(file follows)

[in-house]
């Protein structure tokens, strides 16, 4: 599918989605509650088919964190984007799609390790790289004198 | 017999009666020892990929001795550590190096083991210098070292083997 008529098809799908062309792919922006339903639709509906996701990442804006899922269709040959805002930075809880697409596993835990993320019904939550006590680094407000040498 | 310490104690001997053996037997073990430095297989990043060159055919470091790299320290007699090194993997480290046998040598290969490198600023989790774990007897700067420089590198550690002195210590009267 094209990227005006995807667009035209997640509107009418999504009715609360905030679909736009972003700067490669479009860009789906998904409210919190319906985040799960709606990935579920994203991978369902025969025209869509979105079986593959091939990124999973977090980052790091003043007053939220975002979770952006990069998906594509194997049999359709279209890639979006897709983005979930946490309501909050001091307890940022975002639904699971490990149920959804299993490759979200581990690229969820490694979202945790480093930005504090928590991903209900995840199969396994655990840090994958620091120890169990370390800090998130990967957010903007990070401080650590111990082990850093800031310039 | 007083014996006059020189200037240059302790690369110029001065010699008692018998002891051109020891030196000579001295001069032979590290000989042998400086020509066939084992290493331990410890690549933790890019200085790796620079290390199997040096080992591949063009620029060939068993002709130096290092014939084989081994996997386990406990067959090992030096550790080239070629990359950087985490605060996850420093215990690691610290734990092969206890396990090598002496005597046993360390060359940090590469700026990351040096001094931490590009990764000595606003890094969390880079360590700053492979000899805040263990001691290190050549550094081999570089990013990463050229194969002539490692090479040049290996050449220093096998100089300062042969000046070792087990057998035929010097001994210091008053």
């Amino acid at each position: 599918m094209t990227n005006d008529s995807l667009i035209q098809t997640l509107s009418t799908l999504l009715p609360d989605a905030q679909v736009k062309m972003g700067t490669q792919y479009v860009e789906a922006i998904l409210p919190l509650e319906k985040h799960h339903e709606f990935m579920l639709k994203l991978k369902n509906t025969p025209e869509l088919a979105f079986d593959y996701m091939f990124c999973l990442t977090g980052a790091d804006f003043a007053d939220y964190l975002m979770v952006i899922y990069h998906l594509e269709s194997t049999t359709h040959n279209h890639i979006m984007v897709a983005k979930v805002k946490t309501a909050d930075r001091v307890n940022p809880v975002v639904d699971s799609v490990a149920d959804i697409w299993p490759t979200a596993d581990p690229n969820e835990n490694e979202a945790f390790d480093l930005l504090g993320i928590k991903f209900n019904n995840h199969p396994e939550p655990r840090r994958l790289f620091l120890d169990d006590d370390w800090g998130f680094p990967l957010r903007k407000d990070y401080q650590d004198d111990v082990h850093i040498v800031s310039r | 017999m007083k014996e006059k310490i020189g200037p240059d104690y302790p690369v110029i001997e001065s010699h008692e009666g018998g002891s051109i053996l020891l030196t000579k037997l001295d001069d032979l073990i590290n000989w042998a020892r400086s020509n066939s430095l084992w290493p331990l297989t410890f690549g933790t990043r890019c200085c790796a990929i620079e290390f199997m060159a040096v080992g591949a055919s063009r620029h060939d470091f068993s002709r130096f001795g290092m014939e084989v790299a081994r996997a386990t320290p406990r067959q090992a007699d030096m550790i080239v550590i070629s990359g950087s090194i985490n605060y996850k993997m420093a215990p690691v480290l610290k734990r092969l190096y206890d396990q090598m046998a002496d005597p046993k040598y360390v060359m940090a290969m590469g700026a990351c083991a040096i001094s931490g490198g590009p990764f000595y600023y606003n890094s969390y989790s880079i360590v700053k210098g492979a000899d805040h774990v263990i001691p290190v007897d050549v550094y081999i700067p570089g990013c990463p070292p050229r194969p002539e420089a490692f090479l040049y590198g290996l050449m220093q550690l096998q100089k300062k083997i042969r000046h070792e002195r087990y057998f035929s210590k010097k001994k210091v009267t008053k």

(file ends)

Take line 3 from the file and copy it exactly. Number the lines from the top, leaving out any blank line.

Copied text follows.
């Amino acid at each position: 599918m094209t990227n005006d008529s995807l667009i035209q098809t997640l509107s009418t799908l999504l009715p609360d989605a905030q679909v736009k062309m972003g700067t490669q792919y479009v860009e789906a922006i998904l409210p919190l509650e319906k985040h799960h339903e709606f990935m579920l639709k994203l991978k369902n509906t025969p025209e869509l088919a979105f079986d593959y996701m091939f990124c999973l990442t977090g980052a790091d804006f003043a007053d939220y964190l975002m979770v952006i899922y990069h998906l594509e269709s194997t049999t359709h040959n279209h890639i979006m984007v897709a983005k979930v805002k946490t309501a909050d930075r001091v307890n940022p809880v975002v639904d699971s799609v490990a149920d959804i697409w299993p490759t979200a596993d581990p690229n969820e835990n490694e979202a945790f390790d480093l930005l504090g993320i928590k991903f209900n019904n995840h199969p396994e939550p655990r840090r994958l790289f620091l120890d169990d006590d370390w800090g998130f680094p990967l957010r903007k407000d990070y401080q650590d004198d111990v082990h850093i040498v800031s310039r | 017999m007083k014996e006059k310490i020189g200037p240059d104690y302790p690369v110029i001997e001065s010699h008692e009666g018998g002891s051109i053996l020891l030196t000579k037997l001295d001069d032979l073990i590290n000989w042998a020892r400086s020509n066939s430095l084992w290493p331990l297989t410890f690549g933790t990043r890019c200085c790796a990929i620079e290390f199997m060159a040096v080992g591949a055919s063009r620029h060939d470091f068993s002709r130096f001795g290092m014939e084989v790299a081994r996997a386990t320290p406990r067959q090992a007699d030096m550790i080239v550590i070629s990359g950087s090194i985490n605060y996850k993997m420093a215990p690691v480290l610290k734990r092969l190096y206890d396990q090598m046998a002496d005597p046993k040598y360390v060359m940090a290969m590469g700026a990351c083991a040096i001094s931490g490198g590009p990764f000595y600023y606003n890094s969390y989790s880079i360590v700053k210098g492979a000899d805040h774990v263990i001691p290190v007897d050549v550094y081999i700067p570089g990013c990463p070292p050229r194969p002539e420089a490692f090479l040049y590198g290996l050449m220093q550690l096998q100089k300062k083997i042969r000046h070792e002195r087990y057998f035929s210590k010097k001994k210091v009267t008053k």